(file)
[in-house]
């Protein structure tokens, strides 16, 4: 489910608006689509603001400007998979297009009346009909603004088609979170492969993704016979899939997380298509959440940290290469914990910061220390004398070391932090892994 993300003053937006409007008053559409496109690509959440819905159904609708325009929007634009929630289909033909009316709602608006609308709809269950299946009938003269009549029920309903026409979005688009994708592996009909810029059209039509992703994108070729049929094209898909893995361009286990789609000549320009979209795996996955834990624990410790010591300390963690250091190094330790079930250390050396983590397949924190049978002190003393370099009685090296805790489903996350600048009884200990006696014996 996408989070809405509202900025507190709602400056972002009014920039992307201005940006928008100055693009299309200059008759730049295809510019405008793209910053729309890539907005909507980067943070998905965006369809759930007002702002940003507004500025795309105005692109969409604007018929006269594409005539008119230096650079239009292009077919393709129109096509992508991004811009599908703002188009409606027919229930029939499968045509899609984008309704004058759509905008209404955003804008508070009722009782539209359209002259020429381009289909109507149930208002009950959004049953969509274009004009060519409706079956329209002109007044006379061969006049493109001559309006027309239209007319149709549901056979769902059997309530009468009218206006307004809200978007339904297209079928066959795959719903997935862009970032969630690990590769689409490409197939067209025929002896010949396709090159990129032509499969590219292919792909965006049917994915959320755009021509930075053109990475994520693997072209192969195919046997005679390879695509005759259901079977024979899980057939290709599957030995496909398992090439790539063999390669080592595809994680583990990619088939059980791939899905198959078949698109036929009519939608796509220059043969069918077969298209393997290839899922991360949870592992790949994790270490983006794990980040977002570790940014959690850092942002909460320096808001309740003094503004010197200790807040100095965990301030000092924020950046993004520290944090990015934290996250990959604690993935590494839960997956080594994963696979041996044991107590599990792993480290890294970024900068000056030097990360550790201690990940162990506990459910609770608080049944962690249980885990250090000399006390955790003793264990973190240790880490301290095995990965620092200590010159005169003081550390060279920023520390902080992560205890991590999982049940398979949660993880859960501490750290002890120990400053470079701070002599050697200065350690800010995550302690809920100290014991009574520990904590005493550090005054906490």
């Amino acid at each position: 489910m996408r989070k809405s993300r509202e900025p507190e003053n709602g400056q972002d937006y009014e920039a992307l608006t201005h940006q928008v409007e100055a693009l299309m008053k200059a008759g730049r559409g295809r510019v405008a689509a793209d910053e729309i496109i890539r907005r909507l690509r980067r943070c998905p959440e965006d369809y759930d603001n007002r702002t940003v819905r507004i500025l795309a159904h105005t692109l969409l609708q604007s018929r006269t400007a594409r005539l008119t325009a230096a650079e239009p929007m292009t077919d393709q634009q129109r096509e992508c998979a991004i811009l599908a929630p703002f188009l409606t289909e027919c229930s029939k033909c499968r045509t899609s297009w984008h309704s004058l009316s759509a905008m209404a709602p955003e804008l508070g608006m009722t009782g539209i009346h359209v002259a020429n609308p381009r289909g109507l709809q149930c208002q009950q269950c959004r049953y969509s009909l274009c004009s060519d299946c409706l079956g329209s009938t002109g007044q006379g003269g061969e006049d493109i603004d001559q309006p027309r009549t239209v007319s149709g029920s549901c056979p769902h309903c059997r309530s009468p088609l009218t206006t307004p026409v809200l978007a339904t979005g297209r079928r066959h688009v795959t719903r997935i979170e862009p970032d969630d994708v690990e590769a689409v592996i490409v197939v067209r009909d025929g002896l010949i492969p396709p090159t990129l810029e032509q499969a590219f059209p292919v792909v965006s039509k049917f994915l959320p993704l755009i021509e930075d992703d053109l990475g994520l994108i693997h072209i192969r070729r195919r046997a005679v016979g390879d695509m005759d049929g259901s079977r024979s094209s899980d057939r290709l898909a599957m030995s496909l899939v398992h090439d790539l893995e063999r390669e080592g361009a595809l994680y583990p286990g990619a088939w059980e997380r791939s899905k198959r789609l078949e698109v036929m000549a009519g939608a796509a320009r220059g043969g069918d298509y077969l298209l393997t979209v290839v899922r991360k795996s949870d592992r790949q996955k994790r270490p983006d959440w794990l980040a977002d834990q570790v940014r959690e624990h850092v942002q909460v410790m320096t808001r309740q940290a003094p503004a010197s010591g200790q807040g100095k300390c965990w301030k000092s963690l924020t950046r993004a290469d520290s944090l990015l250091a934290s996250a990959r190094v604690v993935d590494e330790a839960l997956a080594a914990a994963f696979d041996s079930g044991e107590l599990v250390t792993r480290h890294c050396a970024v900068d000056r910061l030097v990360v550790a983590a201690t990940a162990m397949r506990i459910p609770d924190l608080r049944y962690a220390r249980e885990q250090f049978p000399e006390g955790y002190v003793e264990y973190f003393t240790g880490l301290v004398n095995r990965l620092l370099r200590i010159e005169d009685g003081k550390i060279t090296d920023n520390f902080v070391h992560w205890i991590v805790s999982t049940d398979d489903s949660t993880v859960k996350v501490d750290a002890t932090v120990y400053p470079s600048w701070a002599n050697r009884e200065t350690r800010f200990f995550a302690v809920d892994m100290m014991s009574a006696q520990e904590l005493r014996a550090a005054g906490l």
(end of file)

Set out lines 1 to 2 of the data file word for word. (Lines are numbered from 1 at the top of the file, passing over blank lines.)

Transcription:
[in-house]
């Protein structure tokens, strides 16, 4: 489910608006689509603001400007998979297009009346009909603004088609979170492969993704016979899939997380298509959440940290290469914990910061220390004398070391932090892994 993300003053937006409007008053559409496109690509959440819905159904609708325009929007634009929630289909033909009316709602608006609308709809269950299946009938003269009549029920309903026409979005688009994708592996009909810029059209039509992703994108070729049929094209898909893995361009286990789609000549320009979209795996996955834990624990410790010591300390963690250091190094330790079930250390050396983590397949924190049978002190003393370099009685090296805790489903996350600048009884200990006696014996 996408989070809405509202900025507190709602400056972002009014920039992307201005940006928008100055693009299309200059008759730049295809510019405008793209910053729309890539907005909507980067943070998905965006369809759930007002702002940003507004500025795309105005692109969409604007018929006269594409005539008119230096650079239009292009077919393709129109096509992508991004811009599908703002188009409606027919229930029939499968045509899609984008309704004058759509905008209404955003804008508070009722009782539209359209002259020429381009289909109507149930208002009950959004049953969509274009004009060519409706079956329209002109007044006379061969006049493109001559309006027309239209007319149709549901056979769902059997309530009468009218206006307004809200978007339904297209079928066959795959719903997935862009970032969630690990590769689409490409197939067209025929002896010949396709090159990129032509499969590219292919792909965006049917994915959320755009021509930075053109990475994520693997072209192969195919046997005679390879695509005759259901079977024979899980057939290709599957030995496909398992090439790539063999390669080592595809994680583990990619088939059980791939899905198959078949698109036929009519939608796509220059043969069918077969298209393997290839899922991360949870592992790949994790270490983006794990980040977002570790940014959690850092942002909460320096808001309740003094503004010197200790807040100095965990301030000092924020950046993004520290944090990015934290996250990959604690993935590494839960997956080594994963696979041996044991107590599990792993480290890294970024900068000056030097990360550790201690990940162990506990459910609770608080049944962690249980885990250090000399006390955790003793264990973190240790880490301290095995990965620092200590010159005169003081550390060279920023520390902080992560205890991590999982049940398979949660993880859960501490750290002890120990400053470079701070002599050697200065350690800010995550302690809920100290014991009574520990904590005493550090005054906490």